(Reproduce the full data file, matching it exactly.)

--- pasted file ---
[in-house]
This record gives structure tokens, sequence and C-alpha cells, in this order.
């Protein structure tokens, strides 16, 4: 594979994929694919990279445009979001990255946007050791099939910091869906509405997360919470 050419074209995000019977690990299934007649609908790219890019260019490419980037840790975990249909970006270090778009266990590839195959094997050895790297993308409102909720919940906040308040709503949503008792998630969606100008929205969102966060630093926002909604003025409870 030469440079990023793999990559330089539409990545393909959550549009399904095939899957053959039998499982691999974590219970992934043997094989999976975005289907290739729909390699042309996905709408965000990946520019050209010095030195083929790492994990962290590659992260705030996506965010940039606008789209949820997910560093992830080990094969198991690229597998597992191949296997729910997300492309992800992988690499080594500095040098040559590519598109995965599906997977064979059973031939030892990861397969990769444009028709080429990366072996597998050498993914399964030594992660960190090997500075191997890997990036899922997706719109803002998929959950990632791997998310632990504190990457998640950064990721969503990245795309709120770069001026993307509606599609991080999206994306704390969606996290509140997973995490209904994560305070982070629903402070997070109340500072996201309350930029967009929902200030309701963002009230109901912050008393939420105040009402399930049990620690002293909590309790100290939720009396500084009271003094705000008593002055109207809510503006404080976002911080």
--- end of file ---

[in-house]
This record gives structure tokens, sequence and C-alpha cells, in this order.
């Protein structure tokens, strides 16, 4: 594979994929694919990279445009979001990255946007050791099939910091869906509405997360919470 050419074209995000019977690990299934007649609908790219890019260019490419980037840790975990249909970006270090778009266990590839195959094997050895790297993308409102909720919940906040308040709503949503008792998630969606100008929205969102966060630093926002909604003025409870 030469440079990023793999990559330089539409990545393909959550549009399904095939899957053959039998499982691999974590219970992934043997094989999976975005289907290739729909390699042309996905709408965000990946520019050209010095030195083929790492994990962290590659992260705030996506965010940039606008789209949820997910560093992830080990094969198991690229597998597992191949296997729910997300492309992800992988690499080594500095040098040559590519598109995965599906997977064979059973031939030892990861397969990769444009028709080429990366072996597998050498993914399964030594992660960190090997500075191997890997990036899922997706719109803002998929959950990632791997998310632990504190990457998640950064990721969503990245795309709120770069001026993307509606599609991080999206994306704390969606996290509140997973995490209904994560305070982070629903402070997070109340500072996201309350930029967009929902200030309701963002009230109901912050008393939420105040009402399930049990620690002293909590309790100290939720009396500084009271003094705000008593002055109207809510503006404080976002911080």